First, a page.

Judicial independence, he charged is essential to ensure the integrity of the rule of law. The rule of law, Granger noted, requires that everyone should be subject to the law and prescribes that no one should be above the law.
“Judicial independence acts to prevent the derogation from the rule of law. Respect for the rule of law is the foundation of a law-based society, one which can be sustained only by an independent judiciary. The Government will continue to respect judicial independence”, he said.
According to Granger, the Executive branch of government has “no interest in interfering in the work of the judiciary” adding that it seeks, only, the preservation of a judiciary which is unbiased, unblemished and unmindful of personal prejudices.
The judiciary, he charged has a vital role to play in maintaining its own independence. Judicial officers must demonstrate the highest standards of impartiality. He said that they must be rigorous in their research, conscientious in consideration of matters brought before them and cogent in their judgments.
It is an ineffable principle of justice that decisions should be based only on objective criteria, rather than on the basis of bias, betraying improper preference for one person or one group of persons over others, he said.
Turning his attention to the Judicial Service Commission (JSC), Granger said that the Constitution empowers the commission to “…to make appointments…and to remove and to exercise disciplinary control…” over certain judicial and legal officers.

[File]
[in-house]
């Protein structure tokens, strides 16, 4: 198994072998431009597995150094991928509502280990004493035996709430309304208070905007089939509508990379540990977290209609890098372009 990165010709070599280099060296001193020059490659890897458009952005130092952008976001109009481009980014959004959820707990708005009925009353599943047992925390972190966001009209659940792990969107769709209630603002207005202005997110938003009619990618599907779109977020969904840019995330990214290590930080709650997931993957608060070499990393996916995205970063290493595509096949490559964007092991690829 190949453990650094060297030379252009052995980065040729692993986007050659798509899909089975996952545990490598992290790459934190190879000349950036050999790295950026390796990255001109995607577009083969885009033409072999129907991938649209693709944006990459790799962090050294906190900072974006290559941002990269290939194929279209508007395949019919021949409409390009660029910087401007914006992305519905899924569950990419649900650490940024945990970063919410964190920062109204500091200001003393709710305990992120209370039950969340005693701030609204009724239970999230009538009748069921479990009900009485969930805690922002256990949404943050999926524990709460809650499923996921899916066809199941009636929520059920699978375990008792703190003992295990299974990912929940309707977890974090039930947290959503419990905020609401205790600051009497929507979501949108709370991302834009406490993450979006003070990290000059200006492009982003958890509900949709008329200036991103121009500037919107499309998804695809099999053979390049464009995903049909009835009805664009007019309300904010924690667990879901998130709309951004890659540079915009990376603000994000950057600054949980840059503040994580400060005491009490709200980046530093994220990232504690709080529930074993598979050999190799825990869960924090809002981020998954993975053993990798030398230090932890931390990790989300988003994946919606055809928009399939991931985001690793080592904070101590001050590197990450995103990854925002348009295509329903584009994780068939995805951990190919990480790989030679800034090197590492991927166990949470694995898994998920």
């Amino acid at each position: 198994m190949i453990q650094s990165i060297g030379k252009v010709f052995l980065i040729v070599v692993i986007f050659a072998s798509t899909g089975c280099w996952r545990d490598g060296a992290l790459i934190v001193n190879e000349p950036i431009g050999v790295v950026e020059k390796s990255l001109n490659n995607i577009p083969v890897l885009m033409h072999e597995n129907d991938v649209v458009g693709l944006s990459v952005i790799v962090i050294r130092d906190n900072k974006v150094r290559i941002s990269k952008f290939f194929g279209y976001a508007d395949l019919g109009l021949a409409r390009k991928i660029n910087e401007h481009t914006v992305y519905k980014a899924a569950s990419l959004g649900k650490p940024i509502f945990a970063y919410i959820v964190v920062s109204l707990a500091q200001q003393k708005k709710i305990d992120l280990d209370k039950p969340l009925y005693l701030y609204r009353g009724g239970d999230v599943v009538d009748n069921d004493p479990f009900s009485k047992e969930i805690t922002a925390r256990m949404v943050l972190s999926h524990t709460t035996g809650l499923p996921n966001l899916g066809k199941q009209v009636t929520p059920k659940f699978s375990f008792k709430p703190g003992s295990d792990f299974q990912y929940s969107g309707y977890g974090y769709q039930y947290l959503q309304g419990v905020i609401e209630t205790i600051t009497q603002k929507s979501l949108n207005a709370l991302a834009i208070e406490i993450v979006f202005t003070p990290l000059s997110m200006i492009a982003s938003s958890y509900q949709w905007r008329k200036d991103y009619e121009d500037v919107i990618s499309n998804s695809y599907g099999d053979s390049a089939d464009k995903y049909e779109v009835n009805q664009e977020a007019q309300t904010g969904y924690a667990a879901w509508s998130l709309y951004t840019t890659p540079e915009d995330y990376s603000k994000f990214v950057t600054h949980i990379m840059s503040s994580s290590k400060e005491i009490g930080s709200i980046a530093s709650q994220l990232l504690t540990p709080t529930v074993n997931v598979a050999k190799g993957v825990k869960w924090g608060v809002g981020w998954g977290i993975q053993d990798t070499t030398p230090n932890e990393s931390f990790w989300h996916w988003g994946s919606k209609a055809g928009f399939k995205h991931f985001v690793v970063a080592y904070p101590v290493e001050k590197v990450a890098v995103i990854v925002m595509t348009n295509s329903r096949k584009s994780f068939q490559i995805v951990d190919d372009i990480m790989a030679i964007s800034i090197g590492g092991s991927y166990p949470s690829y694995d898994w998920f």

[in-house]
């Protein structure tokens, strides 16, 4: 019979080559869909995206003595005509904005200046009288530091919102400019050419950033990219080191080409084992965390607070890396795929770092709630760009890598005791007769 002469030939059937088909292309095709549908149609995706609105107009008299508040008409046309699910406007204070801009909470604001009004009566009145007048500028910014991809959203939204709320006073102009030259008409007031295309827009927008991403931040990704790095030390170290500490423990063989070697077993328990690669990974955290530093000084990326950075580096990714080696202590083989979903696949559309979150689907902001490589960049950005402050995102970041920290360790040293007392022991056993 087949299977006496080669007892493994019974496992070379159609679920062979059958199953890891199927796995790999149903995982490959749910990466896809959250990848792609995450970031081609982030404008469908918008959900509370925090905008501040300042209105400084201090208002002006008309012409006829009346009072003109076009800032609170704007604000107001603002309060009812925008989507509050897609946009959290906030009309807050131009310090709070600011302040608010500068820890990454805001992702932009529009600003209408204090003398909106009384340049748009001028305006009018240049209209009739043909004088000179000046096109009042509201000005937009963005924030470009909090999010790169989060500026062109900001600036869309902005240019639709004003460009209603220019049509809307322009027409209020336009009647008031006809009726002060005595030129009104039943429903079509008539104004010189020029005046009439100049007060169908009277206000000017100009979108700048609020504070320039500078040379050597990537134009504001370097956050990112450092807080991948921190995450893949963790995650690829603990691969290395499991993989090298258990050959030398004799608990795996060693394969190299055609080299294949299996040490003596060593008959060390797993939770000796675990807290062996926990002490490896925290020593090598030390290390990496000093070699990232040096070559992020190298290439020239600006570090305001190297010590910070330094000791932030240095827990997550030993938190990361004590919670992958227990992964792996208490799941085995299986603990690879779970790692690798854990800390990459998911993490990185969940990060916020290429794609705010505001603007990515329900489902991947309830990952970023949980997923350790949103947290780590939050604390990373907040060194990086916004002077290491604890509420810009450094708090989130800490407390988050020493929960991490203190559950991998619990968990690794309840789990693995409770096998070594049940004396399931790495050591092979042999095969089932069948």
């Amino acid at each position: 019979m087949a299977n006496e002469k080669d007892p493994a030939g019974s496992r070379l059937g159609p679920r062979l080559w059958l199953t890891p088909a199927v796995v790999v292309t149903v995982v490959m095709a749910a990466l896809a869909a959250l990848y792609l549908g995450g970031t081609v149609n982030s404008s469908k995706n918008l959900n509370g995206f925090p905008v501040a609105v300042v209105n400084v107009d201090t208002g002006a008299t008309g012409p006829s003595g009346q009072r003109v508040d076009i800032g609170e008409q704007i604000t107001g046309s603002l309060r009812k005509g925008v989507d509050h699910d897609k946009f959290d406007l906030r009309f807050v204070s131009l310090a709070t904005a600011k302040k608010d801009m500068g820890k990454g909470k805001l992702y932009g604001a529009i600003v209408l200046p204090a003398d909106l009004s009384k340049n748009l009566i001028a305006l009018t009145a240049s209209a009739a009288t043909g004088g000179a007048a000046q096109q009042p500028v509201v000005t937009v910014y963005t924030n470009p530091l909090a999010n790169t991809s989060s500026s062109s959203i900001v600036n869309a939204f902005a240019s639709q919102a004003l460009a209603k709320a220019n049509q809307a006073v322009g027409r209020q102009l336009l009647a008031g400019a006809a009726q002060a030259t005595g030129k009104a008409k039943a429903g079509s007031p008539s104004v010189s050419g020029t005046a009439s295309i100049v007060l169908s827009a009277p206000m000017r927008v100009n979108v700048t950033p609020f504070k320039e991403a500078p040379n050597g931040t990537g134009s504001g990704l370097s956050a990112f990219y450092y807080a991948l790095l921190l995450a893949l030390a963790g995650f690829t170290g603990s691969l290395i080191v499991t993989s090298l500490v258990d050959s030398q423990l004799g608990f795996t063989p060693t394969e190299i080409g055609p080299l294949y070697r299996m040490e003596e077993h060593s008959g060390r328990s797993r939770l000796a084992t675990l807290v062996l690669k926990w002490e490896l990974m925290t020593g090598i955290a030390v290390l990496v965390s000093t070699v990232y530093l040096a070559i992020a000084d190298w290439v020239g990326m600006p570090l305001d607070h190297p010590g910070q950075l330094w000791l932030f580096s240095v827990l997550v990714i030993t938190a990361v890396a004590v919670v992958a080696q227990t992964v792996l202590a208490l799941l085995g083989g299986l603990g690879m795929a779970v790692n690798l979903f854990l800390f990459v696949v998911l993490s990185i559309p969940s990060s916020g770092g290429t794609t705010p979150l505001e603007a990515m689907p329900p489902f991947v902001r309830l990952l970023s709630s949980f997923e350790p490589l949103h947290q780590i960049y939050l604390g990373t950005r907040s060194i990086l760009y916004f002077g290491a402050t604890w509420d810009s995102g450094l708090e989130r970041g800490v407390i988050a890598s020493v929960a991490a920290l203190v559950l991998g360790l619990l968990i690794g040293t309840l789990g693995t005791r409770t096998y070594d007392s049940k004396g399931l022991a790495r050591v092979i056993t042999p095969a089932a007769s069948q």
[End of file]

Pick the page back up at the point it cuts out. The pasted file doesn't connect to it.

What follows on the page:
Critics have said that President Granger contravened the independence of the JSC by not accepting the recommendations of the former Chancellor of the Judiciary Carl Singh in respect of appointments to the appellate court. Justice Singh’s nominees to the appeal court comprised Justice Barnes and Justice Rishi Persaud. However, the President refused to act on the nominations made since May 2016 and waited until Chancellor Singh’s exit and the accession of Chancellor Cummings-Edwards before making the appointments where Justice George was substituted for Justice Singh.
“The Commission is expected to be the fearless custodian of the highest standards of judges’ personal conduct. The Commission is obliged to ensure that its recommendations for appointments will be made only on the bases of clearly defined criteria applied in assessing the appropriateness of appointees”, Granger said.
Granger’s comment about the personal conduct of judges comes shortly after his own Attorney General Basil Williams SC was accused by a judge of “despicable” and “contemptuous” behaviour in court. Williams has not been held to account for this behaviour by the President, neither has the Chancellor taken steps to address the judge’s accusation of contemptuous conduct.